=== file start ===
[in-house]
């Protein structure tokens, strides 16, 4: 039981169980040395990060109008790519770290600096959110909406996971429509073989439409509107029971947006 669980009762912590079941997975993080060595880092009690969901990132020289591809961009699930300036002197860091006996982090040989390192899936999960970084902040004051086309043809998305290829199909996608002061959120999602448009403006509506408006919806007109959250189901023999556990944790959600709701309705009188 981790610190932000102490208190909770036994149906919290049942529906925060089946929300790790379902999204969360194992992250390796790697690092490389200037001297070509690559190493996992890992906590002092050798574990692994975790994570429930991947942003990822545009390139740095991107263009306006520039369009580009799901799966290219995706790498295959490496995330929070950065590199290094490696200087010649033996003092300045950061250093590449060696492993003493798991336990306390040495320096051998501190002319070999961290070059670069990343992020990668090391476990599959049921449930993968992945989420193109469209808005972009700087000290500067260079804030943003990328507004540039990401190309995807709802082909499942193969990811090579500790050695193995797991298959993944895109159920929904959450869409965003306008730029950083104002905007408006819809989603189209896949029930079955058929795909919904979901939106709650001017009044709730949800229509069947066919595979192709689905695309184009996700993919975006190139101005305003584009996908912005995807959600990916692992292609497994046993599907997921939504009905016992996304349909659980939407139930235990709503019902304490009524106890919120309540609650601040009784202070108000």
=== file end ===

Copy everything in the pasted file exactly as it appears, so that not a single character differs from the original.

[in-house]
């Protein structure tokens, strides 16, 4: 039981169980040395990060109008790519770290600096959110909406996971429509073989439409509107029971947006 669980009762912590079941997975993080060595880092009690969901990132020289591809961009699930300036002197860091006996982090040989390192899936999960970084902040004051086309043809998305290829199909996608002061959120999602448009403006509506408006919806007109959250189901023999556990944790959600709701309705009188 981790610190932000102490208190909770036994149906919290049942529906925060089946929300790790379902999204969360194992992250390796790697690092490389200037001297070509690559190493996992890992906590002092050798574990692994975790994570429930991947942003990822545009390139740095991107263009306006520039369009580009799901799966290219995706790498295959490496995330929070950065590199290094490696200087010649033996003092300045950061250093590449060696492993003493798991336990306390040495320096051998501190002319070999961290070059670069990343992020990668090391476990599959049921449930993968992945989420193109469209808005972009700087000290500067260079804030943003990328507004540039990401190309995807709802082909499942193969990811090579500790050695193995797991298959993944895109159920929904959450869409965003306008730029950083104002905007408006819809989603189209896949029930079955058929795909919904979901939106709650001017009044709730949800229509069947066919595979192709689905695309184009996700993919975006190139101005305003584009996908912005995807959600990916692992292609497994046993599907997921939504009905016992996304349909659980939407139930235990709503019902304490009524106890919120309540609650601040009784202070108000």